Lila Gault
Hartwood's Eric Werner has an ever changing wealth of local produce, herbs, and spices to enhance his wood-fired cuisine.
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Timeless Tulum

Lila Gault - September 2014

A transplanted Brooklynite uses nothing more than wood fires to produce a personal cuisine based on local ingredients that taps into the roots of true Mexican flavors.

Tulum—home to the most impressive seaside Maya ruins in Mexico, more recently a popular hippie enclave, and now an eco-chic resort—lies on the Caribbean coast some 75 miles south of Cancún on one of the most beautiful powder white sand beaches in the country.

Ever-evolving Tulum is a perfect setting for Hartwood, an off-the-grid wood-fired kitchen, restaurant, and bar, on the jungle side of Tulum Beach Road, created by Eric Werner and Mya Henry, transplanted Brooklynites with vision, passion, and an enormous capacity for hard work. Trained for nearly a decade in several New York City restaurants, Werner oversees the kitchen, while Henry, schooled at the Soho and Tribeca Grand hotels, directs the dining room and runs the business side.

“I worked at Peasant for more than four years. Chef Frank DeCarlo and his wife, Dulci, were like parents to me. A lot of what I’m doing today is based on the teachings that they gave me,” Werner explains. Living and working in Brooklyn, where food and flavors from many Caribbean and African countries are readily available, provided additional inspiration.

In 2008, Werner and Henry sublet their apartment and moved in with his grandmother 90 minutes from their jobs in the city in order to save enough money to move to Tulum, where Henry and her family vacationed for many years.

Guests begin arriving at 5 p.m., an hour before service, on Wednesdays through Sundays. They queue quietly in front of the open-air restaurant, built on a small parcel of land tucked between the beachfront road and a mangrove swamp. Tables and chairs, made from local trees, sit on limestone gravel. Hurricane glasses and kerosene lamps light the space while a 1970s play­list of mostly rock music fills the air.

Werner designed the simple open kitchen by work stations. “Simple is best in a location like this,” he explains. A large wood-fired oven, built to comfortably accommodate his reach, dominates the space; a small wood grill is two steps to the left. These 600 and 900 degree fires burn day and night, using sapote, a local tree wood as fuel.

The number of seats was determined by the number of dishes that could be prepped and served for a single seating. The 50 seat restaurant turns almost every table once every night.

The six starter and eight entrée menu changes frequently, based on the daily catch and seasonal availability of produce. Nearly 300 pounds of fish are caught weekly by two dayboats that work exclusively for Hartwood. “The second largest reef in the world is just offshore, and the variety of sea life is enormous. On any given day, we get several kinds of tuna, mahimahi, marlin, grouper, snapper, and many other fish. We also work with a lot of lobster and octopus. And just four hours away in the Gulf of Mexico are Maya prawns, some of the tastiest shrimp in the world,” Werner points out.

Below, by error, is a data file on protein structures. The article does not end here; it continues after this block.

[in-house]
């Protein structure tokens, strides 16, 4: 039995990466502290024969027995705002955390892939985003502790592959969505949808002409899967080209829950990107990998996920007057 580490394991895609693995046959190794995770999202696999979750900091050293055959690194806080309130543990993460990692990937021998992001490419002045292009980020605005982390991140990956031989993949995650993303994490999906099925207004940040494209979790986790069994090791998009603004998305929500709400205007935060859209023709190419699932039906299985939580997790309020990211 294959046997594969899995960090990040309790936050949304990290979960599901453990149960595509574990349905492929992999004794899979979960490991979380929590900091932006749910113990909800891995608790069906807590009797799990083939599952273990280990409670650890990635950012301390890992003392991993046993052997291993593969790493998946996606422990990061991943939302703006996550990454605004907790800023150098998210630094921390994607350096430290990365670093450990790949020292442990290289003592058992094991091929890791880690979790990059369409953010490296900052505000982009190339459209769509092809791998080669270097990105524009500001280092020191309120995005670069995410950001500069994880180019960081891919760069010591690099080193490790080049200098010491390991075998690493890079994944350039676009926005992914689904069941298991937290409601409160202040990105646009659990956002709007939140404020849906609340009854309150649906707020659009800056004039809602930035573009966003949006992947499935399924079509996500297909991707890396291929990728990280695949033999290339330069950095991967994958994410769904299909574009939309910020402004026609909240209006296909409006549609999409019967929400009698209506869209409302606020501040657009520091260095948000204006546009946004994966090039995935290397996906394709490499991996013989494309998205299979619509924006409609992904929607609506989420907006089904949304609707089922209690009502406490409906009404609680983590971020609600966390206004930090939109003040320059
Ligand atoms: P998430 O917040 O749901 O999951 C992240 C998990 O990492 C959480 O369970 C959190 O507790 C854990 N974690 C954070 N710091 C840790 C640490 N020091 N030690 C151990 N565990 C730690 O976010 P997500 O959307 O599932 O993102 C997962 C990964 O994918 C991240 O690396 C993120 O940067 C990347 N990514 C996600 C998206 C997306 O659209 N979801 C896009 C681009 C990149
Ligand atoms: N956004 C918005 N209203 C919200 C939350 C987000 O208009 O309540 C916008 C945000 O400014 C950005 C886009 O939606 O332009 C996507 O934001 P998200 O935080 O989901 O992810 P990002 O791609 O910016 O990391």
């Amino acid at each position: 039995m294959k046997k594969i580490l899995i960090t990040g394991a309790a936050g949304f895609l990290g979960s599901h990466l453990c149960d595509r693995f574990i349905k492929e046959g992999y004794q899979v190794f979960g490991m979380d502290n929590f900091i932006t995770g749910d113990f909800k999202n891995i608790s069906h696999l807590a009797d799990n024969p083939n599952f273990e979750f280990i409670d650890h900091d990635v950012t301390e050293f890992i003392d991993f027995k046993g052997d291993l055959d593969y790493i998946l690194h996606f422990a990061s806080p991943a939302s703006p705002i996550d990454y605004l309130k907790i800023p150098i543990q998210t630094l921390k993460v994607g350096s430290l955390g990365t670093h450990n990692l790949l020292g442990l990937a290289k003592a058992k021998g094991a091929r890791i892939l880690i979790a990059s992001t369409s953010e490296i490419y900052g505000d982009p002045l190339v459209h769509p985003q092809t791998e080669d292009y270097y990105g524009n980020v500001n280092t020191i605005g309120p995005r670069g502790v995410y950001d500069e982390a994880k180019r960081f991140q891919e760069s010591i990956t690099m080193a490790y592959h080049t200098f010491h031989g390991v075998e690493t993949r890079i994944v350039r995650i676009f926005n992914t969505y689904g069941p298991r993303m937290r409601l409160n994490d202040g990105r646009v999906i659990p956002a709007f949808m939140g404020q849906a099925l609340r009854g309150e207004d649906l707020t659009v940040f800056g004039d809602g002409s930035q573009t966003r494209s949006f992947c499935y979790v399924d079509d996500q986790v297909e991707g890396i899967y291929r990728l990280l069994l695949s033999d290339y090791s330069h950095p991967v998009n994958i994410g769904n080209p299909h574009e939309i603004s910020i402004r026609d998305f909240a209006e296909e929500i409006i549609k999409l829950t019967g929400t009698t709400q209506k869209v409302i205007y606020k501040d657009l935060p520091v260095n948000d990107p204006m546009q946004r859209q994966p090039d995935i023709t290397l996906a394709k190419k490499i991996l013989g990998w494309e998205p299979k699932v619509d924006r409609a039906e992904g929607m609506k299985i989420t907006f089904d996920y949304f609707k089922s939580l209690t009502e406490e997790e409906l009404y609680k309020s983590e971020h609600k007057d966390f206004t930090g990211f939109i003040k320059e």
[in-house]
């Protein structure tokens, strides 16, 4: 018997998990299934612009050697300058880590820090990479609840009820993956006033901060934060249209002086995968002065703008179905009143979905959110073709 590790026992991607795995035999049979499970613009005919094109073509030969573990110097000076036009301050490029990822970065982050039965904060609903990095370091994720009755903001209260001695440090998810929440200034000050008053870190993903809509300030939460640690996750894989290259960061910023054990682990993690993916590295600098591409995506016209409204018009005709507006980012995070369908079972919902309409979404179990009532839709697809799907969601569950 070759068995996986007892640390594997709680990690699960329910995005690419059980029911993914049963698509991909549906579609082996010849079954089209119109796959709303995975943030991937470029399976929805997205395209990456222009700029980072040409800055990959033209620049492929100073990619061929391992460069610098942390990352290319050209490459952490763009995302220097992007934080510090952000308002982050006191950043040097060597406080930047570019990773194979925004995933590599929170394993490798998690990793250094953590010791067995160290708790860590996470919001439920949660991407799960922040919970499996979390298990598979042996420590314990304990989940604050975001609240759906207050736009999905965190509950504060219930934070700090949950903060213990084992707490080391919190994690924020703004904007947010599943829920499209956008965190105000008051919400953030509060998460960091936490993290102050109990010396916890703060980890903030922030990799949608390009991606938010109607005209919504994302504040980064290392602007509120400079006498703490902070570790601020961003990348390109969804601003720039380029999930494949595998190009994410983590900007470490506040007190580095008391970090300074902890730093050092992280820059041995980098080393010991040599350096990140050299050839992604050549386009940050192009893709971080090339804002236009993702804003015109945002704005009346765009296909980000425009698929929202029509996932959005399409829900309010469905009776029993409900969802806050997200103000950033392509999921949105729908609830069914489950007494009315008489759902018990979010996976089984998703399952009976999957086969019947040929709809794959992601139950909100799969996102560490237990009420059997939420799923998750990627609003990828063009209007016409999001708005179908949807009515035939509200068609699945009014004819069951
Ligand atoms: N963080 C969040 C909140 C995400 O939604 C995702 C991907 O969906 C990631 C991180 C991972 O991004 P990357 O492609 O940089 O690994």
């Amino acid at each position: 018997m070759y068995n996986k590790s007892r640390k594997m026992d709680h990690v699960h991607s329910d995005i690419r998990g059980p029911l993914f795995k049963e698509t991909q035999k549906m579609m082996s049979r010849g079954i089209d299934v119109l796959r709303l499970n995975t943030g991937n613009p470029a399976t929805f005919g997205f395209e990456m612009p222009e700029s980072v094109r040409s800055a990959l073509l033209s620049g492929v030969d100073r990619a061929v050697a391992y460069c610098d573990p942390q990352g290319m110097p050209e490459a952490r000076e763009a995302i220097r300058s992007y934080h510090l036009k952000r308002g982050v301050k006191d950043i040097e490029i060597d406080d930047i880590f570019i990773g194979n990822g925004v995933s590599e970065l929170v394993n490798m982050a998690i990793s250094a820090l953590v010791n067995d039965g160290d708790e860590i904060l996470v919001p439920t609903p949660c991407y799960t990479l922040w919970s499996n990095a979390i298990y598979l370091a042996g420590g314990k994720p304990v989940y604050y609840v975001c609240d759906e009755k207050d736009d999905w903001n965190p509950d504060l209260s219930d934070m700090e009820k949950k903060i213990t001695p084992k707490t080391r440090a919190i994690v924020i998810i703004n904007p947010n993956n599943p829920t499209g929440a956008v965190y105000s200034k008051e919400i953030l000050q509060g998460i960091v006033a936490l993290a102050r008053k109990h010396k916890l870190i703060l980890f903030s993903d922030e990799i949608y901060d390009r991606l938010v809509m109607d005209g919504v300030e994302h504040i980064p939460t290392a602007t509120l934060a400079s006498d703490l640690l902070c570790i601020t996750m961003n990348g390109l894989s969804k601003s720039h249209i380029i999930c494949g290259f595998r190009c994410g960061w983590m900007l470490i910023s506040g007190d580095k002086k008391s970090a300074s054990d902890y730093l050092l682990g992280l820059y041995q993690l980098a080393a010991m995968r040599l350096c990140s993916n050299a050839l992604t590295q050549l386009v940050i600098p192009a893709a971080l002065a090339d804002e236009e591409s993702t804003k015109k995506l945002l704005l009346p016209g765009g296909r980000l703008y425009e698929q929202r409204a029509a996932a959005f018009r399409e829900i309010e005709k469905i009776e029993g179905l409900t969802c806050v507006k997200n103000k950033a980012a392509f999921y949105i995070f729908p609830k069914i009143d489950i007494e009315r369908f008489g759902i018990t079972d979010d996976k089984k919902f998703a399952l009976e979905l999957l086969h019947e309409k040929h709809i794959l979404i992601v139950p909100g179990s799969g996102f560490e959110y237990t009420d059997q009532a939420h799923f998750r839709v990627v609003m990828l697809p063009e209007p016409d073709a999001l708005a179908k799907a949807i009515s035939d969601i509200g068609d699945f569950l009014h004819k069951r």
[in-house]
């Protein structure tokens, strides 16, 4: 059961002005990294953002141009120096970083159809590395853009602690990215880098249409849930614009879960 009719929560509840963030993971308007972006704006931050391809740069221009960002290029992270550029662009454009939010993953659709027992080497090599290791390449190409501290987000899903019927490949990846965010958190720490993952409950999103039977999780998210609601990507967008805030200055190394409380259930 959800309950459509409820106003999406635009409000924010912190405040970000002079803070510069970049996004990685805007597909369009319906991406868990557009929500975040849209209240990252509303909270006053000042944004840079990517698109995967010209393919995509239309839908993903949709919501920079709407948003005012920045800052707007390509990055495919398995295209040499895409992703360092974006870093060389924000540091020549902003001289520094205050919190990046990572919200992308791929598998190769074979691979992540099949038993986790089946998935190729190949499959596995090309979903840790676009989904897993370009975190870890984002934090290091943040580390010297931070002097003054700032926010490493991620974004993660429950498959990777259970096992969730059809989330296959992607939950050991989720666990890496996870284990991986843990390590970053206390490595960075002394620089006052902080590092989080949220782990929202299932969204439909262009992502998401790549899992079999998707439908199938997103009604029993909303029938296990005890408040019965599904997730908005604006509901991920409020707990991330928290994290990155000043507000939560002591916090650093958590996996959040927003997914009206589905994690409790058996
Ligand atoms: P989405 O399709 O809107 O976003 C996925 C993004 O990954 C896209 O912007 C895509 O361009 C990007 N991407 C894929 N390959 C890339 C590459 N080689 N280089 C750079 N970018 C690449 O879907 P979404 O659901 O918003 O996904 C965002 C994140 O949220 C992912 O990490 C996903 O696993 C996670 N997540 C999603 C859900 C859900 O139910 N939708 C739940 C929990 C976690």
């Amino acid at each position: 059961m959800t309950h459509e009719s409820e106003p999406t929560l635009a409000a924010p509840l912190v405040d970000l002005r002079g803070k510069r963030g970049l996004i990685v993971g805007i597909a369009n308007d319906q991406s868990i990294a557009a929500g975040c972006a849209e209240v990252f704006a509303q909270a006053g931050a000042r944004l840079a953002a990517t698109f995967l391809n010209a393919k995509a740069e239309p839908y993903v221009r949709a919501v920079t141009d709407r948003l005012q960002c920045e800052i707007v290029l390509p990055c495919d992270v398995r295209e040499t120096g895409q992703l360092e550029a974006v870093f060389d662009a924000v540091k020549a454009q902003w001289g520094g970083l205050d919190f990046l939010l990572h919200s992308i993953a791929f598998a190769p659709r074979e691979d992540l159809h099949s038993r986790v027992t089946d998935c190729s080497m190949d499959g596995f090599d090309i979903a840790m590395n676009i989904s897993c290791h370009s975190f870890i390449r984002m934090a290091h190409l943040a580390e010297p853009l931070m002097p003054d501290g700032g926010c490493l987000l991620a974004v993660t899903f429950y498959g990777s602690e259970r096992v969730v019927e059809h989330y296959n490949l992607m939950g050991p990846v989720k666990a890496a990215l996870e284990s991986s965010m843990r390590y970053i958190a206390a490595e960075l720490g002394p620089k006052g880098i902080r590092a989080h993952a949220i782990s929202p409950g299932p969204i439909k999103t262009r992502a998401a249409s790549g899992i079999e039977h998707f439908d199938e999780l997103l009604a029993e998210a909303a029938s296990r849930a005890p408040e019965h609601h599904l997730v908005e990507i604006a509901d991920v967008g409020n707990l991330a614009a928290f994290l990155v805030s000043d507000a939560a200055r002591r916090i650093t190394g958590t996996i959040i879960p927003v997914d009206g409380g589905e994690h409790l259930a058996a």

Mackerel seviche—avocado, serrano chile, chaya (a spinach-like local green), radishes, and pea shoots—was a palate-wakening marriage of sea and soil. Yucatán tomato salad artfully combined grape and garden tomatoes, orange chunks, and pickled onions with cotija (a hard cow’s milk cheese), pea shoots, and sweet sunflower sprouts sprinkled over the top. Costillas al agave (pork ribs) marinated in agave cider and spices were slow roasted for seven hours overnight to fall-off-the-bone tenderness. A side of roasted sweet potatoes, flavored with chamomile honey, could have easily been dessert.

The bar features 12 fresh juices daily and a creative cocktail menu. The wines on the list, mostly Mexican, pair nicely with the food. After-dinner drinks include artisanal mescal from Oaxaca and pox (a corn-based liquor) from neighboring Chiapas.

With only one appliance—a blender powered by a small generator—Hartwood depends on skillfully wielded knives to prep virtually everything. One crew comes in around 10 a.m., and another starts around 3 p.m.

“We have a true belief in community,” Werner says proudly. “Most of our 20 kitchen and service staff have been here since we opened.” There are two sous chefs: Jamie Klotz from New York oversees garde-manger and procurement, and Oswaldo Orozco from Guadalajara is the kitchen manager.

A family milpa (farm)—90 minutes into the interior—is Hartwood’s primary source for squash, tomatoes, dried corn (for masa), honey, and various other fruits, vegetables, and herbs. Everything is organic, grown without pesticides—a huge challenge in this tropical climate.

Werner also sources from other microfarms and makes a weekly four hour market run. “The fun is to discover these small farmers at the end of the dirt road just off a desolate road. It takes persistence.” Much of his time in the first years was devoted to developing personal relationships with farmers.

Hartwood is a complete and sustainable system, determined to leave the lightest possible carbon footprint. All organic waste is composted. There is no plumbing; an anaerobic biodigester uses good bacteria to turn cooking oil and bathroom waste into water, which is then pumped into the mangrove swamp.

It took a full year from concept to opening in December 2010, by which time “we had just enough cash left to stock the bar on opening night,” Werner says, with a smile.

Nearly four years later, with lines of eager diners at the door and a growing international reputation, Hartwood is a grand slam.

Lila Gault is a career food and wine marketing expert who now devotes her life to recreational eating and drinking around the world.